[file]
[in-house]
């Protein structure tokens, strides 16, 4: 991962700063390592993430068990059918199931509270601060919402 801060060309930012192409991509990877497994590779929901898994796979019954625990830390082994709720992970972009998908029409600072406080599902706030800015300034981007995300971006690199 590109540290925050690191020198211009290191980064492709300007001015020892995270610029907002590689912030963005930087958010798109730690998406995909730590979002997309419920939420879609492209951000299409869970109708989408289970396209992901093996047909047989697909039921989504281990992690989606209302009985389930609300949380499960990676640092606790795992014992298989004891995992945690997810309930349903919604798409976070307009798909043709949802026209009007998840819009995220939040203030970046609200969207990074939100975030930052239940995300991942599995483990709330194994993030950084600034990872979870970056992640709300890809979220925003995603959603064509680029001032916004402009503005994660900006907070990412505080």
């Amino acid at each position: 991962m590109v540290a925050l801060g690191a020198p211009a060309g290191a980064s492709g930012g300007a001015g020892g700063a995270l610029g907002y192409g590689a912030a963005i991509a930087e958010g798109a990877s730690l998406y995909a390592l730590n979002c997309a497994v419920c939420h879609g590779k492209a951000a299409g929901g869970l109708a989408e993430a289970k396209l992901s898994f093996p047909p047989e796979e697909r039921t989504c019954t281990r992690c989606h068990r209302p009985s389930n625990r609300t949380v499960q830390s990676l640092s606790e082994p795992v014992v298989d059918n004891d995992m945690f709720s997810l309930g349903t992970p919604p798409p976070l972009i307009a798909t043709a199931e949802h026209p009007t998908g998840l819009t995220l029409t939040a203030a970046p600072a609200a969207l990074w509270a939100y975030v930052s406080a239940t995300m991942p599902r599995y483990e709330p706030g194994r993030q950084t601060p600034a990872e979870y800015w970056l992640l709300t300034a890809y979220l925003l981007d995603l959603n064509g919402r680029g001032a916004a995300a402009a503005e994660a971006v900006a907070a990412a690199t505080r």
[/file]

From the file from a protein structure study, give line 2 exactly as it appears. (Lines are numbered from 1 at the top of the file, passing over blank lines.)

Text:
């Protein structure tokens, strides 16, 4: 991962700063390592993430068990059918199931509270601060919402 801060060309930012192409991509990877497994590779929901898994796979019954625990830390082994709720992970972009998908029409600072406080599902706030800015300034981007995300971006690199 590109540290925050690191020198211009290191980064492709300007001015020892995270610029907002590689912030963005930087958010798109730690998406995909730590979002997309419920939420879609492209951000299409869970109708989408289970396209992901093996047909047989697909039921989504281990992690989606209302009985389930609300949380499960990676640092606790795992014992298989004891995992945690997810309930349903919604798409976070307009798909043709949802026209009007998840819009995220939040203030970046609200969207990074939100975030930052239940995300991942599995483990709330194994993030950084600034990872979870970056992640709300890809979220925003995603959603064509680029001032916004402009503005994660900006907070990412505080």